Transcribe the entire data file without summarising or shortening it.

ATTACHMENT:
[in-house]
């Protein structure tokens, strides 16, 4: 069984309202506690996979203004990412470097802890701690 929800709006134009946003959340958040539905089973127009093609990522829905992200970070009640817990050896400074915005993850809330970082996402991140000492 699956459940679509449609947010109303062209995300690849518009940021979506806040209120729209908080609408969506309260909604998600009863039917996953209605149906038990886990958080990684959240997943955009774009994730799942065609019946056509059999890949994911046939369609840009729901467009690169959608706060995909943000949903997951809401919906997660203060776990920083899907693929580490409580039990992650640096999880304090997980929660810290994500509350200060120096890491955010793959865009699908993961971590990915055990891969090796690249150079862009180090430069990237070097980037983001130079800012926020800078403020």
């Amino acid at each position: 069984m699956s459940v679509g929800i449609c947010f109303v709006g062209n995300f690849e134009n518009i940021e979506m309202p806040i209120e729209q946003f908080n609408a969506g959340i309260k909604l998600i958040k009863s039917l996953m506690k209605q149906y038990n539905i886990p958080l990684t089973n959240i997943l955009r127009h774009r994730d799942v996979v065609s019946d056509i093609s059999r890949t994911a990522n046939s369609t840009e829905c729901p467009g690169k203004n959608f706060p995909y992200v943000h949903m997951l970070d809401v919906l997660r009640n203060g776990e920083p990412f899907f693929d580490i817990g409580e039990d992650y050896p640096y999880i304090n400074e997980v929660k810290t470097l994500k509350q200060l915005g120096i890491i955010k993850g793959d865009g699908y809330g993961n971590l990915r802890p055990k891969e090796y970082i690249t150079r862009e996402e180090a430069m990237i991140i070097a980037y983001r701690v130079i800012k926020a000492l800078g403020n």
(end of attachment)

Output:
[in-house]
């Protein structure tokens, strides 16, 4: 069984309202506690996979203004990412470097802890701690 929800709006134009946003959340958040539905089973127009093609990522829905992200970070009640817990050896400074915005993850809330970082996402991140000492 699956459940679509449609947010109303062209995300690849518009940021979506806040209120729209908080609408969506309260909604998600009863039917996953209605149906038990886990958080990684959240997943955009774009994730799942065609019946056509059999890949994911046939369609840009729901467009690169959608706060995909943000949903997951809401919906997660203060776990920083899907693929580490409580039990992650640096999880304090997980929660810290994500509350200060120096890491955010793959865009699908993961971590990915055990891969090796690249150079862009180090430069990237070097980037983001130079800012926020800078403020």
């Amino acid at each position: 069984m699956s459940v679509g929800i449609c947010f109303v709006g062209n995300f690849e134009n518009i940021e979506m309202p806040i209120e729209q946003f908080n609408a969506g959340i309260k909604l998600i958040k009863s039917l996953m506690k209605q149906y038990n539905i886990p958080l990684t089973n959240i997943l955009r127009h774009r994730d799942v996979v065609s019946d056509i093609s059999r890949t994911a990522n046939s369609t840009e829905c729901p467009g690169k203004n959608f706060p995909y992200v943000h949903m997951l970070d809401v919906l997660r009640n203060g776990e920083p990412f899907f693929d580490i817990g409580e039990d992650y050896p640096y999880i304090n400074e997980v929660k810290t470097l994500k509350q200060l915005g120096i890491i955010k993850g793959d865009g699908y809330g993961n971590l990915r802890p055990k891969e090796y970082i690249t150079r862009e996402e180090a430069m990237i991140i070097a980037y983001r701690v130079i800012k926020a000492l800078g403020n």